It’s amazing how much surfing is picking up in India especially with a lot of surfing, including competitions, happening in Mahabalipuram.



Take a small boat to cross the river to the beach on the other side. Because of this barrier, there is nobody else on the beach other than the occasional local fishing for food for his family.


Taking out the surfboards:


And here start’s the first lessons, and boy, is getting on the board and paddling much harder than it looks:




Our coach Satya, all of 18 years, then explained a few principles of waves and how to stand up on the surf board, which almost seems insane to do for a beginner:










Surfer chick!



Here comes the scary part, getting into the ocean!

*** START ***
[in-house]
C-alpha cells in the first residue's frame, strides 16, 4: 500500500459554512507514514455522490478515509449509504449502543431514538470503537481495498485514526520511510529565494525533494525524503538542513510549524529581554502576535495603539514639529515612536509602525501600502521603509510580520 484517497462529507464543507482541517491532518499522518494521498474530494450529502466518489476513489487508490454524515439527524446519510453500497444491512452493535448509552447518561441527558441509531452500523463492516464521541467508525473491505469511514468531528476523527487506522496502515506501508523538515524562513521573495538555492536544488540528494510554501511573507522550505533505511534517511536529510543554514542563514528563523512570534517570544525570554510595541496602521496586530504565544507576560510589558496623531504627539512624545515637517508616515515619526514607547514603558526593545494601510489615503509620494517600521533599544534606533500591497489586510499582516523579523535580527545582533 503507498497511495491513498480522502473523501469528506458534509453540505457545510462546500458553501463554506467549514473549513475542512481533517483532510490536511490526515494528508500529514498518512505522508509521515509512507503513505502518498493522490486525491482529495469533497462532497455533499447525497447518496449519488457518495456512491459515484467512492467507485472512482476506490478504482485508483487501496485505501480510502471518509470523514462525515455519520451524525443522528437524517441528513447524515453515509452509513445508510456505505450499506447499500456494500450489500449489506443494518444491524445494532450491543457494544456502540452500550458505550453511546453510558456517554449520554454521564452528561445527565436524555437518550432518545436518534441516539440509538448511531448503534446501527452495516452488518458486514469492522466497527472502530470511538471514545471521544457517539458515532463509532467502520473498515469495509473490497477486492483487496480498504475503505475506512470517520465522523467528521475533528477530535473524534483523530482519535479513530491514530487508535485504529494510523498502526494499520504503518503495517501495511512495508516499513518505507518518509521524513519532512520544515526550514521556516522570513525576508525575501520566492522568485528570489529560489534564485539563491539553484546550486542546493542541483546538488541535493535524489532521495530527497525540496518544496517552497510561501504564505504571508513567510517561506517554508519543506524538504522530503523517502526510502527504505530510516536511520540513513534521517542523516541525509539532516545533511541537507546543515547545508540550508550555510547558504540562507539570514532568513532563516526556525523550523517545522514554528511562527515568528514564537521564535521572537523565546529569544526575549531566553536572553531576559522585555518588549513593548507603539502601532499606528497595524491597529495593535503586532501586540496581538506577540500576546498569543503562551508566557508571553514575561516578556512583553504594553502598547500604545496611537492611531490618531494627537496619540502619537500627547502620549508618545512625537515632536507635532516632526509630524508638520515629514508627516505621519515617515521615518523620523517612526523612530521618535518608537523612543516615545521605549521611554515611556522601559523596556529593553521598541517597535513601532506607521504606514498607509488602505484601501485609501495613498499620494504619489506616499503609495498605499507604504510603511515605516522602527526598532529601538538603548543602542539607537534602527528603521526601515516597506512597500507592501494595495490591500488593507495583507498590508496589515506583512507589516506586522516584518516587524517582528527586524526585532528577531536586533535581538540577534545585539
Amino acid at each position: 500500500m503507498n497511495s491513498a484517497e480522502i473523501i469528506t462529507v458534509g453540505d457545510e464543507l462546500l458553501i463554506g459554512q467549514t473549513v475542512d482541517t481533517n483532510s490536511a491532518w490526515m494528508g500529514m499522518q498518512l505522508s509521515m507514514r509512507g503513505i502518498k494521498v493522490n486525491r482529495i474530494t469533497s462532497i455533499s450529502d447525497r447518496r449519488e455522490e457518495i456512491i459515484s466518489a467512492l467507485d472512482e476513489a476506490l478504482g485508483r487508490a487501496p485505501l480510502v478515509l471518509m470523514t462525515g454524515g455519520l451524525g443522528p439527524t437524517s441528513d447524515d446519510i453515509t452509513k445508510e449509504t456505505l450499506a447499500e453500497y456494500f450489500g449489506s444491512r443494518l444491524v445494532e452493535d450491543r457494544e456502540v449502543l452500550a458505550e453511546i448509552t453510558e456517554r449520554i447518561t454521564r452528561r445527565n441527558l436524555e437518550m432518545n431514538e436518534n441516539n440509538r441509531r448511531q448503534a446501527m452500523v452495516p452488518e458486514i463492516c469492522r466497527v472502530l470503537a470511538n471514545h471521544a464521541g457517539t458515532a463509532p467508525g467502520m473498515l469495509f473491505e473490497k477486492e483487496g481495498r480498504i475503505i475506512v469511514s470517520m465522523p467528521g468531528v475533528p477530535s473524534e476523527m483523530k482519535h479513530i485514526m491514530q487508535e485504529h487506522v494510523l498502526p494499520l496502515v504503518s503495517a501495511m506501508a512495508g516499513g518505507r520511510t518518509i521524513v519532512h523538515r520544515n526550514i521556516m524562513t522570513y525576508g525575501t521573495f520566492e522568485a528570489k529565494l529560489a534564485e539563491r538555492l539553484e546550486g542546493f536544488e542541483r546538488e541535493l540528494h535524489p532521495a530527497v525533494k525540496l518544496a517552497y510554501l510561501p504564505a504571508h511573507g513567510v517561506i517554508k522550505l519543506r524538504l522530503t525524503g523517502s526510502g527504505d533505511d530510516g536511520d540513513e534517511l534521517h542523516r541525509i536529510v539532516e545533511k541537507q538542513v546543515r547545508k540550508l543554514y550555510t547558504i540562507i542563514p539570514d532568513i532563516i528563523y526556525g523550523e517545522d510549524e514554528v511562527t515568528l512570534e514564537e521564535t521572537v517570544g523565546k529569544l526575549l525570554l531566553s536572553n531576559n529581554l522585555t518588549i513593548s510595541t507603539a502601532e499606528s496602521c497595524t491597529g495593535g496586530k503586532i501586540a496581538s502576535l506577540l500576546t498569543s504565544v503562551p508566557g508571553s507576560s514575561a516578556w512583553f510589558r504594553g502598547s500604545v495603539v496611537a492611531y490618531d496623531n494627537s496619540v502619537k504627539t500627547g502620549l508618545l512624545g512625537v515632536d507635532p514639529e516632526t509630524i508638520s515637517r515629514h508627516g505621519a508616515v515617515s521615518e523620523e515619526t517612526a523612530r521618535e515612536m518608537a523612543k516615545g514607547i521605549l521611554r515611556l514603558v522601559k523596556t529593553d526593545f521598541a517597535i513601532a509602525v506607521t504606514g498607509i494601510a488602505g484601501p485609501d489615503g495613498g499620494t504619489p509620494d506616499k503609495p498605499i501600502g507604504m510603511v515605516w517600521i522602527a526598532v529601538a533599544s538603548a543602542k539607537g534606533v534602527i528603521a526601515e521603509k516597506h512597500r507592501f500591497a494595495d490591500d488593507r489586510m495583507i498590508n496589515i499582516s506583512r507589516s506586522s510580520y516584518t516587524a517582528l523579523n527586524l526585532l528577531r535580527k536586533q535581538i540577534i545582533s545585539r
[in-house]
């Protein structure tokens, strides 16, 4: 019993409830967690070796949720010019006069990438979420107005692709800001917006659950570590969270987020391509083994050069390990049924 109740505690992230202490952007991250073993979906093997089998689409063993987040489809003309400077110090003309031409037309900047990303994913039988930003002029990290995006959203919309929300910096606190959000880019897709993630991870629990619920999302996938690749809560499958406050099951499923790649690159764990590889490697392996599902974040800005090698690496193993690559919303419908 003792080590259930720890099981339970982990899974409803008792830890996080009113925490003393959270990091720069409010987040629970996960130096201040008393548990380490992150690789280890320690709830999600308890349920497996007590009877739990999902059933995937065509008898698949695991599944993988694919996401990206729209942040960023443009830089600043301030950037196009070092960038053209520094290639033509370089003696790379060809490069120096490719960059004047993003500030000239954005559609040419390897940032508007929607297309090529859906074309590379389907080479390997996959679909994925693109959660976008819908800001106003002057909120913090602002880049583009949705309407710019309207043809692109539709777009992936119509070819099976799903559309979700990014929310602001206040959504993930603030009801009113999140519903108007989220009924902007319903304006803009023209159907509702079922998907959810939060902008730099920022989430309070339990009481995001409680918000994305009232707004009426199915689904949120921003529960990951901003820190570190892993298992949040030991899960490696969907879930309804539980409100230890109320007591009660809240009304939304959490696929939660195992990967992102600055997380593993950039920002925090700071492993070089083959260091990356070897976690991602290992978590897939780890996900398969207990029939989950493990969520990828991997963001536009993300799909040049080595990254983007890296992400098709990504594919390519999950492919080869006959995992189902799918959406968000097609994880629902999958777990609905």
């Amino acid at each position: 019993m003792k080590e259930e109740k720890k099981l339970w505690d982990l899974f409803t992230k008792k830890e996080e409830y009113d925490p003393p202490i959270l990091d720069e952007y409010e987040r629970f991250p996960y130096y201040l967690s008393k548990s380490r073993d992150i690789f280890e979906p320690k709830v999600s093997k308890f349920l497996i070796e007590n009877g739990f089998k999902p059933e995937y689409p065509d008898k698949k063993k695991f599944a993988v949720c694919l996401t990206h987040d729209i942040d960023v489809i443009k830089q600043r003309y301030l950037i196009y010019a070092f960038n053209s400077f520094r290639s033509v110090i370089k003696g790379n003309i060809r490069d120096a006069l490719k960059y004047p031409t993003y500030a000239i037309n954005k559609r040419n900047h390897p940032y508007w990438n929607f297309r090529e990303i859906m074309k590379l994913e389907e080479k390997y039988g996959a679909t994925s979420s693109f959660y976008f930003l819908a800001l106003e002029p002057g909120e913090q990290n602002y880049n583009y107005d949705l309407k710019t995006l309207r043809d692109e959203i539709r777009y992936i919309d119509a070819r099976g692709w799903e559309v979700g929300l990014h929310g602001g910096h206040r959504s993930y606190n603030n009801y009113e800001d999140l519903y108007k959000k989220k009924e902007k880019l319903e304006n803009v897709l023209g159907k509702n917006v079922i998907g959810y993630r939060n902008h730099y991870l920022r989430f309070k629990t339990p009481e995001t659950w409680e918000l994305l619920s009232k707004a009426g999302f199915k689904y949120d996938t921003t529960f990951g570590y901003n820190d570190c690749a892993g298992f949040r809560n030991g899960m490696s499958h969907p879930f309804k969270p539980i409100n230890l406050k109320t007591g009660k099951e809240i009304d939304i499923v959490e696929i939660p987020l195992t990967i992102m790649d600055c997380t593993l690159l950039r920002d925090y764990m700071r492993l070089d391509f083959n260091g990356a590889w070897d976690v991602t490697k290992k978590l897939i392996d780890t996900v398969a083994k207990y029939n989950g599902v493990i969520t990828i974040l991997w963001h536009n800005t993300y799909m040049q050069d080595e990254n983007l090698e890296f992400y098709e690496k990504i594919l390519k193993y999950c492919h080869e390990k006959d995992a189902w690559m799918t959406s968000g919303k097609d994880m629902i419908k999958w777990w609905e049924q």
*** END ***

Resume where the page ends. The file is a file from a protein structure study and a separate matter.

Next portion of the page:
After one go at it, the surfing terminology and “this is what I meant” guru-shishya chatter started:

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And then another go and another one…



At the end of the day, this was the result :



When we got back to the ashram, Satya cracked open a coconut and Sharvari gulped in glee and in satisfaction after a hard day of surfing lessons.

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We finished day 1 with watching Step into Liquid surfing movie. And day 2, Sharvari went at it again!

Special thanks to the Ashram members – Satya, Dhruva, Shyam, Kishore and Nataraja for their hospitality and company in these couple of days.

Update: Here’s a video of Satya surfing the waves:

After KTM, the next day (19-Sep-2011) we did a road trip from Mysore to Mulki (SH7 and NH48).

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We started the day with a visit to the auspicious Ranganath Swamy Temple at Srirangapattana and headed out via Pandavapura → Krishnarajpet → Channarayapattana → Hassan → Sakleshpur.